Interview: This is a format in which a reporter asks questions and the interviewee answers them. The interviewee–in this case you, Gov. Palin–doesn’t get to choose the questions. That would be more like a town hall or Ask the WhiteHouse as hosted by the White House. Sometimes the questions might be a surprise and sometimes if you don’t answer the question or you try to “pivot,” the reporter tries to pin you down with a follow-up question. The reporter gets paid to get to new information. You shouldn’t be annoyed when they do their job and follow the structure of a standard interview rather than a Speech (see below).
Debate: Here is another one where the format is already known. In political debates, the first thing that happens is that there is alot of negotiations regarding whether the debators (the candidates) sit or stand, limits on time and engagement, and even topics. The campaigns also decide on debate moderators. All this happens weeks before your preparation begins. So, it’s important to know what the rules are in order to know what to expect, but since your team is part of making the rules, it’s easy enough to find out.
During the debate, what happens is the moderator asks some questions, and you respond to those questions. It’s perfectly okay to direct your response to the pre-scripted talking points that you wish to cover. Everyone does that. It is not so okay, however, to say “And I may not answer the questions that either the moderator or you want to hear, but I’m going to talk straight to the American people.” When you talk straight to the American people in an unfiltered way, that is called a Speech (see below) not a Debate.
Speech: This is when you get to say whatever you want, for as long as you want, to the audience that you want. You can take questions, or not. But remember, not every exchange when you speak to the public is a Speech. You have been doing mostly speeches, so dagnabbit, maybe you forgot what happens in other venues, see Interview and Debate above.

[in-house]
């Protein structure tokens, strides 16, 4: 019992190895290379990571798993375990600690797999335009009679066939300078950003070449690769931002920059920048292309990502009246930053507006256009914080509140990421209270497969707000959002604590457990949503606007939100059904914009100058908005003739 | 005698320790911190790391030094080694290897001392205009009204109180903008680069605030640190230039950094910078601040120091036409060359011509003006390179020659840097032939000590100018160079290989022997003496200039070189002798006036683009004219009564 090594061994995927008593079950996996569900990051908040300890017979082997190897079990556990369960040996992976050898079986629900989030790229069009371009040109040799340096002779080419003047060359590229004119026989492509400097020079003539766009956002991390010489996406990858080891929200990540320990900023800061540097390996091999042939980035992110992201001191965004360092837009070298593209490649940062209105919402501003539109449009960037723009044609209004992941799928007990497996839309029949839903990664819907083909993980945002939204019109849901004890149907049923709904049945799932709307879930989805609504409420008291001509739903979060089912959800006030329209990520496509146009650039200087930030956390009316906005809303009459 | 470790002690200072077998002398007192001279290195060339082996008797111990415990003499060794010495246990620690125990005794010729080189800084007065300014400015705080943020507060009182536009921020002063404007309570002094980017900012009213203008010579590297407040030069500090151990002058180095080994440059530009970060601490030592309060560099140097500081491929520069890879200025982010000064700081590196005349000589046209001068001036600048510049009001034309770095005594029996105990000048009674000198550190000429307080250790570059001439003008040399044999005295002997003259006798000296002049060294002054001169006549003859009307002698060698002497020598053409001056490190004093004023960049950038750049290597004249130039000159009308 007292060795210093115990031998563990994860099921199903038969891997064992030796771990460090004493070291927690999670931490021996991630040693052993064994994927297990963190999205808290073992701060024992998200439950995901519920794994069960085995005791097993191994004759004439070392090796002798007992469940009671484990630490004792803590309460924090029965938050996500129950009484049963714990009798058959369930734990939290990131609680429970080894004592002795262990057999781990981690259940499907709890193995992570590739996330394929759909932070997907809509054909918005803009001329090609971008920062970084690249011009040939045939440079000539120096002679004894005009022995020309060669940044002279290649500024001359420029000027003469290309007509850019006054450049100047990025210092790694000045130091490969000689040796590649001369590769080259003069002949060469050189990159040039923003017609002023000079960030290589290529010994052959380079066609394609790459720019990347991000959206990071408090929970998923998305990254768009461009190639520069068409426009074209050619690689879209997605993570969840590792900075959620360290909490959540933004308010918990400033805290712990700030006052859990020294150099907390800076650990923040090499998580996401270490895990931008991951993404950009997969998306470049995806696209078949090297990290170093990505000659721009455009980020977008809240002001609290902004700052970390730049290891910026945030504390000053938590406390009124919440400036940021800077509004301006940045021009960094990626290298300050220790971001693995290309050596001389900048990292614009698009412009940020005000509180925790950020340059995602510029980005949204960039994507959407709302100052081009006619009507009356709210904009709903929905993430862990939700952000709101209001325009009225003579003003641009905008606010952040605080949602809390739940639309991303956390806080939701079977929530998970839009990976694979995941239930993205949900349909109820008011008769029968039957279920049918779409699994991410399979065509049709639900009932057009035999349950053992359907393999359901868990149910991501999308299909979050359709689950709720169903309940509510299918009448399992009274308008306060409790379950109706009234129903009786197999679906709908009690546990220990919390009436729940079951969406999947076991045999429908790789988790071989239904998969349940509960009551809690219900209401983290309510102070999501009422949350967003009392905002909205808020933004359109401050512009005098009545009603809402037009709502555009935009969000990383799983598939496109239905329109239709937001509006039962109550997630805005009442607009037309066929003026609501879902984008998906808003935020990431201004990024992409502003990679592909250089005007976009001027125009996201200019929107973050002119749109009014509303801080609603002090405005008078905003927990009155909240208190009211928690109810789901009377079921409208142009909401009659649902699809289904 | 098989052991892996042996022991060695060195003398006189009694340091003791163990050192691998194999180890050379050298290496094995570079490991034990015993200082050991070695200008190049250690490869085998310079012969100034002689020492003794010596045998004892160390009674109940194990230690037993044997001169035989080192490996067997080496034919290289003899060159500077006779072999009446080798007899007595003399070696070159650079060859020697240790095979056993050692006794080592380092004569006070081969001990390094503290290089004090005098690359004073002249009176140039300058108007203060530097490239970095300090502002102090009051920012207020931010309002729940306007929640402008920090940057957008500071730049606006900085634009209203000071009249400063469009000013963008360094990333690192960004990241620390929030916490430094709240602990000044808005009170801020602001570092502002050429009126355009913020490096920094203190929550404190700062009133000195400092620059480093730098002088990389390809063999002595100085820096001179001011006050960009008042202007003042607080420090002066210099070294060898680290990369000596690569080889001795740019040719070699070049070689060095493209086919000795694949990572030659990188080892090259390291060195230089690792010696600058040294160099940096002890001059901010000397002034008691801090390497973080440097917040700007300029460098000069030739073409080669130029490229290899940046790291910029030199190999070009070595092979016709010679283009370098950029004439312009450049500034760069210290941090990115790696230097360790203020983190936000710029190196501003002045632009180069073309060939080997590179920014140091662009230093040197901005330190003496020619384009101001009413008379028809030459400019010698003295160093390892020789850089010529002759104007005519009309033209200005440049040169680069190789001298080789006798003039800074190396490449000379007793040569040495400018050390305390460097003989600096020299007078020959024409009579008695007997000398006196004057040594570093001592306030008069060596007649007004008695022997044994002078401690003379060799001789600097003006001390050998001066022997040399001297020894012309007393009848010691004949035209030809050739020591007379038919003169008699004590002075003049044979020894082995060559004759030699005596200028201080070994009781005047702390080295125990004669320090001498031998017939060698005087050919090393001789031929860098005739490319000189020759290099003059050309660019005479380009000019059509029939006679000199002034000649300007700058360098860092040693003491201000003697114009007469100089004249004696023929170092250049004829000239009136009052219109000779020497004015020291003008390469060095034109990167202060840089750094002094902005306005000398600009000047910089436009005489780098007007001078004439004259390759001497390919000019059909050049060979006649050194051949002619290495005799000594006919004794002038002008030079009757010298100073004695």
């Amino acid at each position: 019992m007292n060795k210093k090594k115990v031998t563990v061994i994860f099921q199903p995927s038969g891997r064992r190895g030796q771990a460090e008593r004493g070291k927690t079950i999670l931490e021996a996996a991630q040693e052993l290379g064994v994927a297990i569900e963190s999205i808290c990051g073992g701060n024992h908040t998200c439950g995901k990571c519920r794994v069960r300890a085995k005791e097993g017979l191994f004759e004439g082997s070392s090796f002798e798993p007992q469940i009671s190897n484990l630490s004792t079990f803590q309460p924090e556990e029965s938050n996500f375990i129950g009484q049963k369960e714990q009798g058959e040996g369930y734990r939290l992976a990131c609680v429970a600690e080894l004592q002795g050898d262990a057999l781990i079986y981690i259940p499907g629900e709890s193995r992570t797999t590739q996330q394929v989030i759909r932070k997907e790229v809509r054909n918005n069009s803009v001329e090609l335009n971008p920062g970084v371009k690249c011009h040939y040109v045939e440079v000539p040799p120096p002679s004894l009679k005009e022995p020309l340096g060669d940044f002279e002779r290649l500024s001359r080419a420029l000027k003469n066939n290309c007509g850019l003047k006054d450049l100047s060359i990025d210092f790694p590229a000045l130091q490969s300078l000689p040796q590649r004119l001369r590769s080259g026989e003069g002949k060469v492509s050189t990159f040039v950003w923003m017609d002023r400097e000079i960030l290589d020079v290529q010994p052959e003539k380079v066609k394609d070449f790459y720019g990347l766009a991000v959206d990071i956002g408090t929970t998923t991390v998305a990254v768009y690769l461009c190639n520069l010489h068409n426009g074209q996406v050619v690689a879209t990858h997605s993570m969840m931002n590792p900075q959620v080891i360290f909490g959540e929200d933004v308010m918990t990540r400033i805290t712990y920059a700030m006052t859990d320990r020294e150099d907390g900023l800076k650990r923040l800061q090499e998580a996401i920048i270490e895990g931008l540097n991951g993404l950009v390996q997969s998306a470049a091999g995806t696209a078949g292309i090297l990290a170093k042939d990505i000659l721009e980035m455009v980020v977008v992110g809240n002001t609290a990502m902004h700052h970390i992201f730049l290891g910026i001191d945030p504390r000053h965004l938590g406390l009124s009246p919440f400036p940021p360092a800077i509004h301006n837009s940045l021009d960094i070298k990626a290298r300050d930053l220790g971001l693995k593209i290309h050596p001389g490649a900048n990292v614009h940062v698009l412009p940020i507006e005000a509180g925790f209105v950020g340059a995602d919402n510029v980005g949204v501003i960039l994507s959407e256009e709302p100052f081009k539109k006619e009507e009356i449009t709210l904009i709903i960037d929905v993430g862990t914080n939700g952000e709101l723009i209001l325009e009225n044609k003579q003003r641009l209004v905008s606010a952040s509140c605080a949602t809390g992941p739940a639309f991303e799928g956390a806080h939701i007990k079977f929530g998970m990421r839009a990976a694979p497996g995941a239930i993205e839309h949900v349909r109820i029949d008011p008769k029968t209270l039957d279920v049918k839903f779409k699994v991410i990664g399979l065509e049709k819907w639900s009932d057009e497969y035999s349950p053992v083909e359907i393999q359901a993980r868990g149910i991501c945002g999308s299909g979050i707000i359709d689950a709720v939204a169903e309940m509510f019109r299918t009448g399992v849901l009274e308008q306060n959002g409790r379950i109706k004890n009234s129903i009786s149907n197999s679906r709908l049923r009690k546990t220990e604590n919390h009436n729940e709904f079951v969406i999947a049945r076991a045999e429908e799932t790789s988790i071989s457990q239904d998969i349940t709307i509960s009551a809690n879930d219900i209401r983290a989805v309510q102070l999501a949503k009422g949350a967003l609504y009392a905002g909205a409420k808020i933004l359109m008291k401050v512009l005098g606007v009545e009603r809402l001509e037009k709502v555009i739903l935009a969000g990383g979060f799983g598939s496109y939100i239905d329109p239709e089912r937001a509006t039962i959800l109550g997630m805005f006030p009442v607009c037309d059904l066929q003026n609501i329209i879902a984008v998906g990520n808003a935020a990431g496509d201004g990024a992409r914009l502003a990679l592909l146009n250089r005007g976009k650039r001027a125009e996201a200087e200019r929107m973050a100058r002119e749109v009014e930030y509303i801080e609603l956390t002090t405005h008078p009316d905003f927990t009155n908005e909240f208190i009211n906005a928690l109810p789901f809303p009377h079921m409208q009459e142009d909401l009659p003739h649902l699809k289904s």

Last reminder Gov., you’re not in Wasilla anymore.
In high school, my friend Jenny was mortifyingly embarrassed of her mom. Jenny would yell if her mom spoke to me. “Nobody cares what you say!” She would bad mouth her mother to me–her stupidities, her clothes, her hair.
I always thought this odd. Jenny’s mom was nice to me, and always let Jenny take the car. She wasn’t rude or dirty or inappropriate (we didn’t use the word inappropriate back in those days, but she wasn’t). But Jenny knew her mom as a stupid old woman. Who reflected poorly on her.
Progressives who think Obama “lost” Friday’s debate remind me of Jenny. Familiarity makes them overly-sensitive to any potential misstep–not aggressive enough, should have hit harder, McCain didn’t implode so if Obama didn’t hit it out of the park he did poorly.
Here’s the thing, Obama has run a very good campaign so far. And his campaign knows that he doesn’t have to convince his supporters. He needs to work on the undecideds. The people who have just tuned into the election process.
Newly engaged undecideds and independents see the candidates freshly. They are checking out and evaluating the men that they are seeing now. And trying them on for President. That’s who Obama is trying to win over.
Those of us who have been engaged from Iowa see different candidates. I hope Jenny made up with her mom.